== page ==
Support for our endeavors
comes primarily from the
National Institutes of Health
Glaucoma & Ocular Hypertension
Lens & Cornea: Cataract, Presbyopia & Corneal Dystrophies
Pediatric Ophthalmology & Neuro-ophthalmology
Retina, Retinal Degenerations & Neovascularization
Steven Bassnett, Ph.D. (Imaging)
The lens functions to form a sharply focused image on the retina. To do this, it must remain transparent throughout life and flexible enough to allow the eye to accommodate properly. Loss of lens transparency (cataract) is the most common cause of blindness in the world. Age-related 'stiffening'; of the lens affects almost everyone over age 50 and results in an inability to focus on near objects (presbyopia). Studies in my laboratory are aimed at understanding the cellular basis of transparency and accommodation. One current project concerns the developmental processes that enable lens transparency.
Feng Gao, MD, PhD (Epidemiology)
Feng Gao, Research Assistant Professor, joined the Division in March, 2003. Dr. Gao received an M.D. in Preventive Medicine in 1990 and a M.P.H. in Medical Statistics in 1996 from Beijing Medical University (China). From 1990 to 1998, he was a Teaching Assistant and then an Assistant Professor in the Division of Medical Statistics, The First Medical School of Beijing Medical University. He received his M.S. (2002) and Ph.D. (2003) in Biostatistics at Emory University, Atlanta.
Jeffrey Gidday, PhD (Neuroprotection)
Research in our laboratory is aimed at elucidating the mechanisms of vascular and neuronal protection against CNS ischemic injury by a process called hypoxic preconditioning, wherein exposure to sublethal hypoxia promotes the activation of an endogenous protective phenotype in these cells. We also study inflammatory and oxidative mechanisms of vascular and neuronal injury in brain and retina of genetically engineered mice using videomicroscopic and other methods to directly visualize these injury processes. Cerebral and retinal endothelial cell cultures are also used as concomitant in vitro models of ischemic injury and preconditioning-induced protection.
Mae Gordon, PhD (Biostatistics)
Dr. Gordon serves as director of the department Biostatistics Core Module. An important mission of the Biostatistics Core is to conduct pilot studies to provide a sound scientific foundation for larger, definitive studies. Dr. Gordon is director of the Coordinating Center for the Ocular Hypertension Treatment Study, a randomized clinical trial sponsored by the National Eye Institute to evaluate the safety and efficacy of medication treatment in preventing glaucoma in individuals with ocular hypertension. The study involves 35 participating clinics nationally and over 1, 600 participants with ocular hypertension.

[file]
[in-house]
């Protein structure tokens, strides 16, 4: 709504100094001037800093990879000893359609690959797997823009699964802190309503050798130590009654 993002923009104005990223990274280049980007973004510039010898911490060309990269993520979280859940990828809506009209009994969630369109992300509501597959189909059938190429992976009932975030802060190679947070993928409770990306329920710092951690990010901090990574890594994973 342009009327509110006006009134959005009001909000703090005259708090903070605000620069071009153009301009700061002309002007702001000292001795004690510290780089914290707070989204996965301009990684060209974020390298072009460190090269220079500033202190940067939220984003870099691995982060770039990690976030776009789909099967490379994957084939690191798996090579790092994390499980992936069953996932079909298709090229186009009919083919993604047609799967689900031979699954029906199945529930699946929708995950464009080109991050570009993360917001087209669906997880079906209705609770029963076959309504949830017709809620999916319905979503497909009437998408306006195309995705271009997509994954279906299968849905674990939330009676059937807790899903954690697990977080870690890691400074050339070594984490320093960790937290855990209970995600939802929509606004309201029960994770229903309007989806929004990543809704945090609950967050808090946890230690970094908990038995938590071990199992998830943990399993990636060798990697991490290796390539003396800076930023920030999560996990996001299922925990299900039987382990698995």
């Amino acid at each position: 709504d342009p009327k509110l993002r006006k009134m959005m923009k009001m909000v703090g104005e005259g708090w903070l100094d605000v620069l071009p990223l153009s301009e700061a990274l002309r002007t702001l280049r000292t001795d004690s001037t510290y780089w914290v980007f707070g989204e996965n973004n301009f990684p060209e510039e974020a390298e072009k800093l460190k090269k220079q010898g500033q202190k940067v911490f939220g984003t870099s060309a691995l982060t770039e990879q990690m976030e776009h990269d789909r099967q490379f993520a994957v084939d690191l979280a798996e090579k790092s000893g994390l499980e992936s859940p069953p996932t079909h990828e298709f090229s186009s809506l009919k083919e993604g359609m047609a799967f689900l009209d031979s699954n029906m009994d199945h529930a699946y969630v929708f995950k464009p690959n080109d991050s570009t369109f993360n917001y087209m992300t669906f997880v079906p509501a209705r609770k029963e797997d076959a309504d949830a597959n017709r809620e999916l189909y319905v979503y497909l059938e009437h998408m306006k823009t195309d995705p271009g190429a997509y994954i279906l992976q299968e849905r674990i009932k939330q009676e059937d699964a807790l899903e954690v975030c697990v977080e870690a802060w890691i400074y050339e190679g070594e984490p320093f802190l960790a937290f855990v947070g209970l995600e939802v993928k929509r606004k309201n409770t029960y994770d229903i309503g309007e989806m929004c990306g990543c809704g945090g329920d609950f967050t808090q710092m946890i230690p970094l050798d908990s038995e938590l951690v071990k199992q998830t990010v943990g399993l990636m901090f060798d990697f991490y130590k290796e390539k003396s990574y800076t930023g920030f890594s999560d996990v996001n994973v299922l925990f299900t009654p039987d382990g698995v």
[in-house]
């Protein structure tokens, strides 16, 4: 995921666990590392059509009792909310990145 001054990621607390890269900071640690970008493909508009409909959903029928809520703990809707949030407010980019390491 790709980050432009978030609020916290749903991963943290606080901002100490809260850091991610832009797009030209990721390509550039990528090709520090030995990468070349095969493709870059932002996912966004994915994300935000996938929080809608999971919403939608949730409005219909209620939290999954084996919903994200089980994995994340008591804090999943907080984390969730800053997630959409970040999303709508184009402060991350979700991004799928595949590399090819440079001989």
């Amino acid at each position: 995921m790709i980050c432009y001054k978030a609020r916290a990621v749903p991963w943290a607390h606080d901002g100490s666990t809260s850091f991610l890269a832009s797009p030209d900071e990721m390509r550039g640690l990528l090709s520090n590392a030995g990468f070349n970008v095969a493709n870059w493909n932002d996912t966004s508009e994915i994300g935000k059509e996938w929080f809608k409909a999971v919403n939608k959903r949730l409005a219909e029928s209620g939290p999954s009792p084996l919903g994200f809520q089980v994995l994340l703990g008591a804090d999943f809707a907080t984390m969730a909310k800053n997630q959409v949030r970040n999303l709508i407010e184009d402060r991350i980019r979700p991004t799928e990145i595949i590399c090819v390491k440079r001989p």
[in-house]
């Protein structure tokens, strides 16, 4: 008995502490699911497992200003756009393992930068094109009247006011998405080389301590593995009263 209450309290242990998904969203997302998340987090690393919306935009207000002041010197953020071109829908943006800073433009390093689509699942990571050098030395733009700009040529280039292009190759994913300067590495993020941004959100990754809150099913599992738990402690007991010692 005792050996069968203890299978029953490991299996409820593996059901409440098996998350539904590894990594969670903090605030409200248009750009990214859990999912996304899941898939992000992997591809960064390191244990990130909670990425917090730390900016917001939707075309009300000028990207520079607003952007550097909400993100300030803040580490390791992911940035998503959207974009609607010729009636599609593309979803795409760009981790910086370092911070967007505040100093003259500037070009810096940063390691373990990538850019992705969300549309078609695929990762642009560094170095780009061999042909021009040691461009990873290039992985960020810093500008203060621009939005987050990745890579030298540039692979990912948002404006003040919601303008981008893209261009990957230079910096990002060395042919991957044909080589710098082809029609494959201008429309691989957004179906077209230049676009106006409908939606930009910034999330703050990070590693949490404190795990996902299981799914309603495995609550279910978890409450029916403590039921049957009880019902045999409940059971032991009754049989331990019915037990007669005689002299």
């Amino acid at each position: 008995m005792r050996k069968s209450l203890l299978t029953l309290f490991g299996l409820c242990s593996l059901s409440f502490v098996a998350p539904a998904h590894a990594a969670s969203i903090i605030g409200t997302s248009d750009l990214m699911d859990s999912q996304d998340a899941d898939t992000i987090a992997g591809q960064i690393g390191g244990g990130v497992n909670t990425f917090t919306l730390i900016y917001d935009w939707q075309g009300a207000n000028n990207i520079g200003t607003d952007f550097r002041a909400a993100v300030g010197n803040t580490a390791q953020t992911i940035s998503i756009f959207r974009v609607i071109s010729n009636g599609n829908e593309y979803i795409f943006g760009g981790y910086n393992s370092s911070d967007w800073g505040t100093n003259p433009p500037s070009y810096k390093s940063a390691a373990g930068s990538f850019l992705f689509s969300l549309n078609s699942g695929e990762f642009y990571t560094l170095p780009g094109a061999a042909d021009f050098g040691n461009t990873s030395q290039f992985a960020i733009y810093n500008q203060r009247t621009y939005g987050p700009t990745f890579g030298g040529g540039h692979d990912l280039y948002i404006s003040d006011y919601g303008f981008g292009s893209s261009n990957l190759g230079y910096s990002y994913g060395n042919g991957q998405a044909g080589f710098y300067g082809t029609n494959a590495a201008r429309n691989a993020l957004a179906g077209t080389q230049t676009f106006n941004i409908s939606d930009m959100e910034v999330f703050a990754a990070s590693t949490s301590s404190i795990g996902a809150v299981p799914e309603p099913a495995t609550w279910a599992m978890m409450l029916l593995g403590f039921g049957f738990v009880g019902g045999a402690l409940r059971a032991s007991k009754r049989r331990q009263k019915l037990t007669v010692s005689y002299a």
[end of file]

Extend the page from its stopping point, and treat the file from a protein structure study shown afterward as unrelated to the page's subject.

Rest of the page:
Michael Kass, MD (Epidemiology)
Dr. Kass is the Principal Investigator of the Ocular Hypertension Treatment Study (OHTS), an NIH supported trial conducted in 22 clinical centers in the United States. OHTS was the first trial to demonstrate definitively that treatment of elevated intraocular pressure (IOP) delays or prevents the onset of glaucomatous damage. OHTS identified risk factors for developing primary open-angle glaucoma (POAG) including older age, higher IOP and larger cup/disc ratio. OHTS was the first study to identify central corneal thickness (CCT) as an independent risk factor for the development of POAG.
Carla Siegfried, MD (Physiology)
Carla Siegfried, MD is an associate professor in the department of ophthalmology and visual sciences. She is a specialist in the diagnosis and treatment of glaucoma. In terms of eye care, our greatest effort is prevention. At age 40, a comprehensive eye exam for everyone is appropriate. Unfortunately, half the patients who have glaucoma don’t know they have it. Advanced damage is avoidable if we can detect disease early. There is little reason for people in the United States, or anywhere in the world, to go blind from glaucoma. It’s a treatable condition in the vast majority of cases.